Can Shuffling the Deck Create Growth?

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Richard Evans / Scott Hinds

203.901.1631 /.1632

richard@ / hinds@sector-sovereign.com

May 24, 2011

Can Shuffling the Deck Create Growth?

  • Dividing PFE as it stands (‘total-PFE’) into two or more entities, for example one having older off-patent products (‘established-PFE’) and one having newer products and R&D (‘core-PFE’), infers that such a division either makes core-PFE a growth company, or opens the door to this outcome over time
  • The sales-weighted average age of products on market for core-PFE is just six months less than total-PFE; this suggests core-PFE’s immediate prospects for sales growth are not much different than total-PFE’s
  • The number of Phase III and filed products per dollar of sales for core-PFE is only slightly better than for total-PFE – total PFE ranks 5th among large-caps for both Phase III / sales and filed / sales; core-PFE ranks 5th on the former and 4th on the latter. This suggests prospects for mid-term growth are only slightly improved
  • Most importantly, core-PFE’s R&D / sales ratio is more than 2 percent below the industry average, and at least 4 percent below the spending level necessary for zero real sales growth. Core-PFE is not a growth company, and cannot become one without both higher absolute levels of R&D spending and higher dollar-for-dollar levels of R&D productivity
  • Reducing the sales base to facilitate growth only makes sense if firms are likely to generate sufficient new product flow to create growth. As modeled, core-PFE loses products faster than it creates them. Ironically, firms that lose more products than they create benefit from being larger, since the larger sales base cushions the volatility associated with large product losses
  • Beyond falling well short of the presumed goal of creating growth, divestiture faces a number of practical hurdles: 1) divestiture would tend to reduce asset-utilization rates in the manufacturing base; we estimate rising utilization as a consequence of mergers has reduced COGS / sales by roughly 4%; 2) established-PFE has nearly half of total-PFE’s emerging market sales; while we’re skeptical about the long-term prospects in the EM’s, they do contribute to near- / mid-term growth; and 3) because established-PFE presumably is in ‘planned-decline’ with no investment in R&D we presume it must pay most of its earnings (>= 90%) as dividend; because core-PFE is not a growth company it almost must offer a competitive payout ratio (+/- 50%); together, the combined dividend necessary to support both siblings is larger than that required for the parent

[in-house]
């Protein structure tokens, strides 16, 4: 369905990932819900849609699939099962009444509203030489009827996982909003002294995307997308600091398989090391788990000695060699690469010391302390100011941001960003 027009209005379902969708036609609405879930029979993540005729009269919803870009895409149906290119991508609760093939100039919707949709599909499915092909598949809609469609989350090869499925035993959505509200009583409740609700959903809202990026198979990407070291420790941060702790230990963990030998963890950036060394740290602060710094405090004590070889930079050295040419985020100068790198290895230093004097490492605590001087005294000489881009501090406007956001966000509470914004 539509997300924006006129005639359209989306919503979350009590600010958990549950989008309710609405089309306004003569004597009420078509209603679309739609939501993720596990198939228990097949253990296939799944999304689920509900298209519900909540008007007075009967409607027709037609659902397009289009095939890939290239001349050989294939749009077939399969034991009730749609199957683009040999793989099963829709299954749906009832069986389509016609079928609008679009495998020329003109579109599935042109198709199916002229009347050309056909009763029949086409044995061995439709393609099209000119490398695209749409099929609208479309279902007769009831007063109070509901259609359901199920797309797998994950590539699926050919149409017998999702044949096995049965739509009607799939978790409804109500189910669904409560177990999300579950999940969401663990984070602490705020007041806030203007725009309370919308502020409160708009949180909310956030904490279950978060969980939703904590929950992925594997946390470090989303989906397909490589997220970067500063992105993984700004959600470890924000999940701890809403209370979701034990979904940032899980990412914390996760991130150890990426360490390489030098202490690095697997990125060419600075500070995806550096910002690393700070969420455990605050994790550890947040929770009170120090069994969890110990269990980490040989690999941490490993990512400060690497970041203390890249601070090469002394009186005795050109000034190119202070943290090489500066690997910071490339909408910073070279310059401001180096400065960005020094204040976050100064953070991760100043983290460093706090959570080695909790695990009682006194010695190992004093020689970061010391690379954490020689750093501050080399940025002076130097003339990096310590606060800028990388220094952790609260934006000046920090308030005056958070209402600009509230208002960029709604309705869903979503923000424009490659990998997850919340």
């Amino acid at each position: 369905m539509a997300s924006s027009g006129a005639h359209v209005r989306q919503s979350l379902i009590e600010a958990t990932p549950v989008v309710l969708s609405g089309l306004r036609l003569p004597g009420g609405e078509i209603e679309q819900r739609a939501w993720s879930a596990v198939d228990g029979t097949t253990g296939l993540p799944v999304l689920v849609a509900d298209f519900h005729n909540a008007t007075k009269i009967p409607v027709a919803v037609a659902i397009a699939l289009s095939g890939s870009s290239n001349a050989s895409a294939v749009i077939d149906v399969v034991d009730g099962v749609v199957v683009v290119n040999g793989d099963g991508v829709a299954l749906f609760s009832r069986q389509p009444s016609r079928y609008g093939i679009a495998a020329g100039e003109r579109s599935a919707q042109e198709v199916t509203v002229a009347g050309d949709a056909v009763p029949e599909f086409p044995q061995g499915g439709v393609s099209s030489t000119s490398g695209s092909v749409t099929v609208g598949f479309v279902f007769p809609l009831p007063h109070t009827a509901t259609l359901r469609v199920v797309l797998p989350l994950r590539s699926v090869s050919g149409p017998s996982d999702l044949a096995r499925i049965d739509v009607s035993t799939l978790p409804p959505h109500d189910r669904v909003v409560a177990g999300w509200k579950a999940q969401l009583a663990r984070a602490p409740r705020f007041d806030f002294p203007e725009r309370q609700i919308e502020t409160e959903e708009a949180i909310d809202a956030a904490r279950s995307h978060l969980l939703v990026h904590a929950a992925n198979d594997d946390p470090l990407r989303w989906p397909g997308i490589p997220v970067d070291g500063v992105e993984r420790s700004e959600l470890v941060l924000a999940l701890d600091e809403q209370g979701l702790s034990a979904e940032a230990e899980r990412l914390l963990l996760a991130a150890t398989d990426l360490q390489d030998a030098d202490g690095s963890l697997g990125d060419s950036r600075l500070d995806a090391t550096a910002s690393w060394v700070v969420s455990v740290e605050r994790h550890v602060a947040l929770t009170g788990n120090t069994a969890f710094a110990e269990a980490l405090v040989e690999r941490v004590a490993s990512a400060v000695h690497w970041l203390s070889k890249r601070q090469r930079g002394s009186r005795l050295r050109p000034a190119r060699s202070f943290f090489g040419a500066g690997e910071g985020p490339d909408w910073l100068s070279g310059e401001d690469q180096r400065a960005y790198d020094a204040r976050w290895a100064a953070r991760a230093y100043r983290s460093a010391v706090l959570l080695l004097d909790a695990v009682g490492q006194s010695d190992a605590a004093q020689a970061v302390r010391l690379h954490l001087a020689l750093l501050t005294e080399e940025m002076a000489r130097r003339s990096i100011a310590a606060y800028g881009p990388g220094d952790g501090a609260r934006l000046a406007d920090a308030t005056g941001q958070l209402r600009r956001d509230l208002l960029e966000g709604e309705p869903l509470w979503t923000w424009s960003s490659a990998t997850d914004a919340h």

Whether a pharmaceuticals conglomerate creates value by breaking itself into smaller pieces is a multi-layered question, the simplest layer being whether economic gains from the break-up outweigh associated costs. We use PFE as an example in this call for the obvious reason that it has hinted at such a break-up, though we believe the conclusions can be generalized

Economic gains might come in either of two forms – pricing efficiencies with respect to the resulting equities[1], and/or operating efficiencies in the resulting companies. For the moment we’ll focus on the latter. Few operating efficiency gains come from reducing a company’s scale. An exception in the case of a company split along lines of older v. newer products might be that aggregated buyers are then less able to use the conglomerate’s weaker products as negotiating leverage against its stronger products – i.e. less able to demand the company give price breaks on monopoly / oligopoly products in order to avoid having the buyer reduce its purchases of the company’s less-differentiated / commodity products. Another important potential exception is R&D productivity: empiric evidence suggests an ‘inverted-U’ relationship between pharmaceuticals R&D productivity and firm size, so reducing the size of very large R&D operations might produce efficiency gains. The problem here is that in dividing along the lines of older v. newer products, one would expect all of the R&D spending to go with the newer products. Thus while the new product company is in fact smaller than the parent, the R&D spend at the new product company is roughly the same, meaning scale-related gains in R&D efficiency are unlikely[2]

Beyond transaction costs associated with a break-up, we believe that the most important break-up cost is the loss of certain scale-related efficiencies. Most obvious, smaller companies resulting from a break-up should have less negotiating leverage over suppliers than the conglomerate parent, so presumably input costs will rise more quickly for all of the smaller offspring. Less obvious, but we believe far more important, are non-purchasing scale-related operating efficiencies, particularly in manufacturing. For decades, pharmaceutical merger synergies have come primarily from an expansion in NEWCO gross margin, which itself has come from increased asset utilization in the NEWCO’s manufacturing base. PFE has been a primary beneficiary of this dynamic, which raises the important question of how two PFE offspring can be expected to operate separate manufacturing bases and still maintain present high levels of asset utilization (Exhibit 1)